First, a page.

Sensory Enrichment Training: Q&A with Bob Hillyer, Part 1

A few days ago, I mentioned that Learn 2 Focus is now offering Mendability, a program that uses sensory enrichment therapy for children who may have developmental disorders. Here’s my promised Q&A with Robert Hillyer, business development officer of Mendability. He was kind enough to share how the therapy works, what the exercises are like, and how the program is different from other kinds of therapy.


How did you get involved with Mendability?


Claudie Pomares developed Sensory Enrichment Therapy.  I was introduced to her through her son Kim.  Kim was running a small private clinic with Claudie delivering the therapy to families, and I was running a small business after leaving an automation engineering career to pursue inventing full-time.  We met together each week to help each other with our businesses to brainstorm and share ideas.  


One week, Kim mentioned how Claudie was only one person and that limited how many clients could benefit from this therapy.  He had some ideas about how to expand the reach, but there were still many challenges.  With my automation background, I was able to tell him how this could be automated, and how we could make a computer able to follow Claudie’s therapy decision process.


I worked with Kim and Claudie to first understand the therapy and how decisions were made, and then began modelling Claudie’s decision-making and her approach.  After the first version was complete, Claudie would run the software to generate therapy worksheets and compare them to the ones she was creating.  If she saw anything that needed improvement, the software would be updated and ‘trained’ to adjust its approach.  Over a few years this ‘training’ continued for the software until it was not only consistently making correct worksheets.


This was about the time that Mendability was organized to offer this therapy as an online service to expand its reach.  I started full-time to build the online delivery of it, help organize the videos and instructions of all of the exercises, and help build a company based on delivering therapy through the internet instead of a clinic.


How does Sensory Enrichment Therapy work for kids? Is it similar to sensory integration/primary reflex integration/neurodevelopmental therapy?


There are some points of similarities and some key differences. Sensory Enrichment Therapy is similar to many other sensory approaches in that the senses and movement are used.  The differences come from how the senses are used and how the approach impacts brain function.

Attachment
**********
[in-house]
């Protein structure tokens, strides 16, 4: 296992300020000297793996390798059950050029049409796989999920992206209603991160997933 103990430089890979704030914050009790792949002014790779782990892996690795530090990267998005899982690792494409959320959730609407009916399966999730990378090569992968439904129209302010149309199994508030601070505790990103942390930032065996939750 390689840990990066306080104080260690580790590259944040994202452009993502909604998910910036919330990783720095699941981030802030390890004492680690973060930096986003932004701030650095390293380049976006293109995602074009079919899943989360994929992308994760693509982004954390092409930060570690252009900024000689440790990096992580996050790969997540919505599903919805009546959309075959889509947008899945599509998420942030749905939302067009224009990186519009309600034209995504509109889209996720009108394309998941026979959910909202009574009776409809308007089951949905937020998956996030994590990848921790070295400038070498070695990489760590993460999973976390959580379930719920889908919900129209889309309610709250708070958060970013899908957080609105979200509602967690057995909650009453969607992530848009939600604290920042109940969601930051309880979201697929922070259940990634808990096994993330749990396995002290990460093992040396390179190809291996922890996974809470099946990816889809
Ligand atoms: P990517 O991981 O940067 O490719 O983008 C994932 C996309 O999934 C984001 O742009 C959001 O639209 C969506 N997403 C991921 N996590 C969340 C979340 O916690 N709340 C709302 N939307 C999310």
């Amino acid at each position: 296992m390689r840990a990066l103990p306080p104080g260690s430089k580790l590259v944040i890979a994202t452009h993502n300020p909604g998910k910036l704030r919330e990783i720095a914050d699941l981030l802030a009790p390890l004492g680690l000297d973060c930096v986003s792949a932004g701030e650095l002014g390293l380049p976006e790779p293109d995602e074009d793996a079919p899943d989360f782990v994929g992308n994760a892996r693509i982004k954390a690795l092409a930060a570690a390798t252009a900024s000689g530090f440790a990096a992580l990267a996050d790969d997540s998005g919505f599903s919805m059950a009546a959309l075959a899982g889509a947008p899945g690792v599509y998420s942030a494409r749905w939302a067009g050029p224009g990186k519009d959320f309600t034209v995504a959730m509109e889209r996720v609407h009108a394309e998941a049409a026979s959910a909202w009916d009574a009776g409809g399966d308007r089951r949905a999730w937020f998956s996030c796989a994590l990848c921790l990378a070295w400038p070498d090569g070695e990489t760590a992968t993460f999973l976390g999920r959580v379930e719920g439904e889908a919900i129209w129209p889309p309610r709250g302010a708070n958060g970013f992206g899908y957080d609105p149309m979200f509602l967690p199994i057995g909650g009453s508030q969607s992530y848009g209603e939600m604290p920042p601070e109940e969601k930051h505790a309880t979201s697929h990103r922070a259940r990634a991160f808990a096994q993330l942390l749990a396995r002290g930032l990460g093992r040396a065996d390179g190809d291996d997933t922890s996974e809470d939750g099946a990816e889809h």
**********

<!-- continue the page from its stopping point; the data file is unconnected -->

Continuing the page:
People are seeing things, hearing things, smelling things, and touching things all day long.  Our brain process sensory inputs all the time.  Sometimes these inputs are pleasant, sometimes they are unpleasant, and often they are simply ignored by the brain. 


We can see that everyday sensory stimulation doesn’t do much to help repair a brain, because children with developmental delays don’t see improvements just by being around naturally occurring sensory stimulation.  So effective therapeutic approaches attempt to use sensory stimulation in a positive way to do the most good. 


But what is that?  What works?  How can you tell that a particular stimulation being offered to a child is going to help that child to recover from their symptoms?  


I think one reason why Sensory Enrichment Therapy has become so effective at improving symptoms comes from the fact that every single therapy worksheet has specific scientific research backing it up.  Not only do the worksheets select exercises that are appropriate for that particular individual, but the protocols themselves are based on hundreds of research articles that explain different brain responses to different kinds of sensory inputs; the importance of sensory pairings; and how Environmental Enrichment can help in the growth of new neurons, the development of new pathways, and the improvement to brain chemistry.  This means that Sensory Enrichment Therapy really stands out and is very effective.  It constantly draws on the research available to date to give powerful targeted and evidence-based sensory exercises that are best for an individual child at that particular time.


What are the exercises like? I read that it's like games?


The exercises are often formatted as sensory games.  Each exercise targets a particular brain function and will usually pair senses together.  The exercise is intended to activate a part of the brain that the software has determined is ready for growth or repair, based on the client’s feedback.  Then comes the challenge of making that exercise fun.  Often the exercise is actually a game that is played, but not every exercise is fun in a way that you might think of as fun.  Other times it may be more enjoyable than ‘fun’ because of what it is doing to capture the individual’s attention.


Each exercise is only a couple of minutes long.  There are about 10 minutes of exercises on a single worksheet.  Besides that, there are few protocols that are done a few times throughout the day for maybe 20-30 seconds each time.


Each exercise has video instructions and written instructions. The exercises are all quite simple and involve items you would normally find in a home.  If a parent has any questions at all, they can contact their therapist who may adjust the exercise a little to help the child’s interest or co-operation.


Stay tuned for Part 2 of our Q&A! Mahalo to Bob for taking the time to chat with us. You can learn more about Mendability at